* These sermons, fifteen in number, were printed, principally, for distribution among his late parishioners, and near friends and connexions. The biographical memoir, prefixed, was written by his esteemed friend and kinsman, Rev. Hersey B. Goodwin, just now departed from us, at an early age ; resembling his beloved and honored relative in many points of character; like him, also,
"Multis ille bonis flebilis occidit."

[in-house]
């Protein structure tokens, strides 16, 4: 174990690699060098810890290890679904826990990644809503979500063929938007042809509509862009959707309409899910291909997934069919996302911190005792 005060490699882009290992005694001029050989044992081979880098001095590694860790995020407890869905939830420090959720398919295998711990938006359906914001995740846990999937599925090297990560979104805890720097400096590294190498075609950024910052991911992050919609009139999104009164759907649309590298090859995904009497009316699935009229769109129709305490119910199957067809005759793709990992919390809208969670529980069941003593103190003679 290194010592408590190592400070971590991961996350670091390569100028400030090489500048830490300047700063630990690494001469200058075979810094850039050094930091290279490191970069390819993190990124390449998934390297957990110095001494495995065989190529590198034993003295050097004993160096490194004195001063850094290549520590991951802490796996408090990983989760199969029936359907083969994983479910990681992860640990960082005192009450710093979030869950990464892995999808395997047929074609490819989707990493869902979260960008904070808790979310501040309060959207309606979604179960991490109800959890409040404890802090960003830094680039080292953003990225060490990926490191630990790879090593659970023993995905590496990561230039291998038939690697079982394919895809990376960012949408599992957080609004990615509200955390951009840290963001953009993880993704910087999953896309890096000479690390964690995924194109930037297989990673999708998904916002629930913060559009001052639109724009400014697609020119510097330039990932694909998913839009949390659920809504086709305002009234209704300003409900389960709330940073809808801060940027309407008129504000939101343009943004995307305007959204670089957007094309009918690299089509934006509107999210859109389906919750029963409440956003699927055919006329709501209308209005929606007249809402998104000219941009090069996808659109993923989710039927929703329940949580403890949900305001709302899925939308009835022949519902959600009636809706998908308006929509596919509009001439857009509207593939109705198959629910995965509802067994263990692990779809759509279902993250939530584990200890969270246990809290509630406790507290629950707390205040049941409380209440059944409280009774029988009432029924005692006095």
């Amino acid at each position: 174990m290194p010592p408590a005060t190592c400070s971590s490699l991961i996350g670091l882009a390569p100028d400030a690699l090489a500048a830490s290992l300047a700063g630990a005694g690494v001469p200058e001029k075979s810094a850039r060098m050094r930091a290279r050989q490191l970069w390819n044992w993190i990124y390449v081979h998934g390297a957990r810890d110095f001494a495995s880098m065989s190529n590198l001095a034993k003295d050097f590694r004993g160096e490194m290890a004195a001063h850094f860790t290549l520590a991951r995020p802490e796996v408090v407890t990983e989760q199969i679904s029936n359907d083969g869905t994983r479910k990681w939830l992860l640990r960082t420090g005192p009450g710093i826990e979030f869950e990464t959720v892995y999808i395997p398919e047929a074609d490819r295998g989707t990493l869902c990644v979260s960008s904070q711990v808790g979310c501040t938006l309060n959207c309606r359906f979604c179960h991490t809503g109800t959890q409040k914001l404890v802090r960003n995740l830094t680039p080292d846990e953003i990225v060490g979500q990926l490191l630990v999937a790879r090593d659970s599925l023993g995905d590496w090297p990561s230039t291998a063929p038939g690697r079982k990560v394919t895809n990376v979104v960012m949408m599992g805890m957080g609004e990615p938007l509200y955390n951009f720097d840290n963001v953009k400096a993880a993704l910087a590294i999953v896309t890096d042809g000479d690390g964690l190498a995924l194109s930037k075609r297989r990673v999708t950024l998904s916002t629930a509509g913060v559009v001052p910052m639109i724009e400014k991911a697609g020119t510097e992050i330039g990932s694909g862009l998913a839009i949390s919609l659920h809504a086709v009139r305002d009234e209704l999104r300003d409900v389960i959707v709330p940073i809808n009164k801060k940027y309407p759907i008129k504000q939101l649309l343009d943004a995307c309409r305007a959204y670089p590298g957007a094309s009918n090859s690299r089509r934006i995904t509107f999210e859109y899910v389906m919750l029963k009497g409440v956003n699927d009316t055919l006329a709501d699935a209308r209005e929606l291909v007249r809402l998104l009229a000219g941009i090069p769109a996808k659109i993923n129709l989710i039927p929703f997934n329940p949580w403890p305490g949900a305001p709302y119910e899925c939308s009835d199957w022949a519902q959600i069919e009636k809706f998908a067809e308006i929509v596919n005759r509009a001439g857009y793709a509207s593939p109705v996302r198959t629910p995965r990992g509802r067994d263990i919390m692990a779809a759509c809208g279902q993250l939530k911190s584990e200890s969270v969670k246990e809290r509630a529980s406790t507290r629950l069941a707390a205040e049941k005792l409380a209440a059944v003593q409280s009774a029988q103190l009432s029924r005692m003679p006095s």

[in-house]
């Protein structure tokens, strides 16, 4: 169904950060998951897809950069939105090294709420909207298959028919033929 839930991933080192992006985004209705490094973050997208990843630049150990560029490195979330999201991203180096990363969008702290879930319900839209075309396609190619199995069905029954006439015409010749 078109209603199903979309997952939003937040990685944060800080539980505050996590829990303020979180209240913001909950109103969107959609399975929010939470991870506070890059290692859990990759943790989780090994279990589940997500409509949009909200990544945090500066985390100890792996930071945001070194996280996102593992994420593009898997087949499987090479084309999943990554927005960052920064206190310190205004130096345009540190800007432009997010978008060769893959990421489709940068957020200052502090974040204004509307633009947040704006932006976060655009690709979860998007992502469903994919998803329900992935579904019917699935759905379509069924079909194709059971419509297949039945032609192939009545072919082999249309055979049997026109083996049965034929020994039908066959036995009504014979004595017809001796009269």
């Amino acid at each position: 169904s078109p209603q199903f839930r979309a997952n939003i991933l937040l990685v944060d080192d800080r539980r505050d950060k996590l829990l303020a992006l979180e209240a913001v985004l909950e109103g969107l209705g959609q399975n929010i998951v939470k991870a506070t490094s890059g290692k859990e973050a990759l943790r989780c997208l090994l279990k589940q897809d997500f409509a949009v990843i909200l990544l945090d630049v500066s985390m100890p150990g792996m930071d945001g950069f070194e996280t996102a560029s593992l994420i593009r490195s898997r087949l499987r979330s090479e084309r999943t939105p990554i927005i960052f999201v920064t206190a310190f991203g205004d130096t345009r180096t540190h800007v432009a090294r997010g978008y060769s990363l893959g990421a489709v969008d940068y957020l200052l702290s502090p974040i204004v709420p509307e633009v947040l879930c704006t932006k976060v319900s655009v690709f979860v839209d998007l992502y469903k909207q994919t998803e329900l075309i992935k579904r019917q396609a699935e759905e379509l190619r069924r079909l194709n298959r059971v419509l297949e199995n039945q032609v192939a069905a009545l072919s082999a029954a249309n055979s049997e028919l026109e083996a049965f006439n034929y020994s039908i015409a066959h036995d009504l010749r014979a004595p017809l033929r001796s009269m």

To this observation of nature and a deep insight into men and things around him, was added a diligent study of books. His memory was both quick and retentive to a remarkable degree. Many passages of his favorite authors, though read or heard by him but once, never escaped him. Of poetry he was particularly fond—and to his intimate friends his mind seemed to contain a volume of the richest and most beautiful extracts from the best English poets of ancient and modern times. But the study to which he was most strongly attached and to which he devoted his chief attention, by night as well as by day, was the study of the Scriptures in the original languages, and of the various books which serve to illustrate them. In this, as in all his other investigations, he manifested his supreme regard for truth—his enthusiastic love of it. He loved it for its own sake. He cherished it simply because it was truth. In his efforts to find it and then to propagate it, he was equally free, fearless and sincere. It was this uncompromising integrity in presenting truth to others, and this perfect freedom in searching for it himself, that appeared to many, not intimately connected with him, to border on imprudence—but in proportion as men understood his peculiarities, they respected him for his honesty and admired him for his simplicity and frankness.